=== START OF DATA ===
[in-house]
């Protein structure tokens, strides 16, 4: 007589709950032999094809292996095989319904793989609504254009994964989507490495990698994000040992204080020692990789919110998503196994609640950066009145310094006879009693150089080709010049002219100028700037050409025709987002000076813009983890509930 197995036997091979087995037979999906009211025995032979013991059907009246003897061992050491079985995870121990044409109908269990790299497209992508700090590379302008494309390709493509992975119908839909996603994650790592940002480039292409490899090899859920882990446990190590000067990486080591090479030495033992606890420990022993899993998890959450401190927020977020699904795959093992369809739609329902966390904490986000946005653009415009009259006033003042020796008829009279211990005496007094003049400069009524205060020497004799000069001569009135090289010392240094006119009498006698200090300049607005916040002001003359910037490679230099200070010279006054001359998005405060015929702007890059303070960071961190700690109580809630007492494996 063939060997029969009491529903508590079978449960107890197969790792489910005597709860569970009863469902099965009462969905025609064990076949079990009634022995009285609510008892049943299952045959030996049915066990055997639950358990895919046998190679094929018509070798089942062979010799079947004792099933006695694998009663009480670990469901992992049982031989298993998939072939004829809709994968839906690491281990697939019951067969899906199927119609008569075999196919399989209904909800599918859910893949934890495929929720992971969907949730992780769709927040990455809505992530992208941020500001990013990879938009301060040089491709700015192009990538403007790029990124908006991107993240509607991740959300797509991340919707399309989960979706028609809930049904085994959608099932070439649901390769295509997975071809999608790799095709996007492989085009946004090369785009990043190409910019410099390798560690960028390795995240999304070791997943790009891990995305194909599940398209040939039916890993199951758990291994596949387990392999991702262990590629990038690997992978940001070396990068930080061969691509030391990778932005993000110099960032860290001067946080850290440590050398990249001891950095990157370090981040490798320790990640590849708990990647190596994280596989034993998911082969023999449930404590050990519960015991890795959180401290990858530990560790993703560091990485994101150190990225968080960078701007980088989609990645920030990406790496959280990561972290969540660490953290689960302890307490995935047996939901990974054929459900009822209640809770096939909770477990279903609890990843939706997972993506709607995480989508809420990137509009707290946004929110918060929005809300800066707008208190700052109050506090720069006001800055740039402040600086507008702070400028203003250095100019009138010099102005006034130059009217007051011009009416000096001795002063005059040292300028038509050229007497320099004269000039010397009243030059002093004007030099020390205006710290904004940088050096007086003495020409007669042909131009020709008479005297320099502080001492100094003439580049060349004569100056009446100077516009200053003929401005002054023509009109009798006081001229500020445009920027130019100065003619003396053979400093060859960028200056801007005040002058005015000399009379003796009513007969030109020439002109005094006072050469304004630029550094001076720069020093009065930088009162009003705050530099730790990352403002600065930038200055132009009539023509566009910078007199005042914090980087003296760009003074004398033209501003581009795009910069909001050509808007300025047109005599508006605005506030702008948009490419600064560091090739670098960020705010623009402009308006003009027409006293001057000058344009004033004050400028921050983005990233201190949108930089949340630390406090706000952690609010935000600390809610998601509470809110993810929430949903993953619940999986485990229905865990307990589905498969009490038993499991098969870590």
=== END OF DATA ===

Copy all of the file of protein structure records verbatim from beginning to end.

[in-house]
């Protein structure tokens, strides 16, 4: 007589709950032999094809292996095989319904793989609504254009994964989507490495990698994000040992204080020692990789919110998503196994609640950066009145310094006879009693150089080709010049002219100028700037050409025709987002000076813009983890509930 197995036997091979087995037979999906009211025995032979013991059907009246003897061992050491079985995870121990044409109908269990790299497209992508700090590379302008494309390709493509992975119908839909996603994650790592940002480039292409490899090899859920882990446990190590000067990486080591090479030495033992606890420990022993899993998890959450401190927020977020699904795959093992369809739609329902966390904490986000946005653009415009009259006033003042020796008829009279211990005496007094003049400069009524205060020497004799000069001569009135090289010392240094006119009498006698200090300049607005916040002001003359910037490679230099200070010279006054001359998005405060015929702007890059303070960071961190700690109580809630007492494996 063939060997029969009491529903508590079978449960107890197969790792489910005597709860569970009863469902099965009462969905025609064990076949079990009634022995009285609510008892049943299952045959030996049915066990055997639950358990895919046998190679094929018509070798089942062979010799079947004792099933006695694998009663009480670990469901992992049982031989298993998939072939004829809709994968839906690491281990697939019951067969899906199927119609008569075999196919399989209904909800599918859910893949934890495929929720992971969907949730992780769709927040990455809505992530992208941020500001990013990879938009301060040089491709700015192009990538403007790029990124908006991107993240509607991740959300797509991340919707399309989960979706028609809930049904085994959608099932070439649901390769295509997975071809999608790799095709996007492989085009946004090369785009990043190409910019410099390798560690960028390795995240999304070791997943790009891990995305194909599940398209040939039916890993199951758990291994596949387990392999991702262990590629990038690997992978940001070396990068930080061969691509030391990778932005993000110099960032860290001067946080850290440590050398990249001891950095990157370090981040490798320790990640590849708990990647190596994280596989034993998911082969023999449930404590050990519960015991890795959180401290990858530990560790993703560091990485994101150190990225968080960078701007980088989609990645920030990406790496959280990561972290969540660490953290689960302890307490995935047996939901990974054929459900009822209640809770096939909770477990279903609890990843939706997972993506709607995480989508809420990137509009707290946004929110918060929005809300800066707008208190700052109050506090720069006001800055740039402040600086507008702070400028203003250095100019009138010099102005006034130059009217007051011009009416000096001795002063005059040292300028038509050229007497320099004269000039010397009243030059002093004007030099020390205006710290904004940088050096007086003495020409007669042909131009020709008479005297320099502080001492100094003439580049060349004569100056009446100077516009200053003929401005002054023509009109009798006081001229500020445009920027130019100065003619003396053979400093060859960028200056801007005040002058005015000399009379003796009513007969030109020439002109005094006072050469304004630029550094001076720069020093009065930088009162009003705050530099730790990352403002600065930038200055132009009539023509566009910078007199005042914090980087003296760009003074004398033209501003581009795009910069909001050509808007300025047109005599508006605005506030702008948009490419600064560091090739670098960020705010623009402009308006003009027409006293001057000058344009004033004050400028921050983005990233201190949108930089949340630390406090706000952690609010935000600390809610998601509470809110993810929430949903993953619940999986485990229905865990307990589905498969009490038993499991098969870590």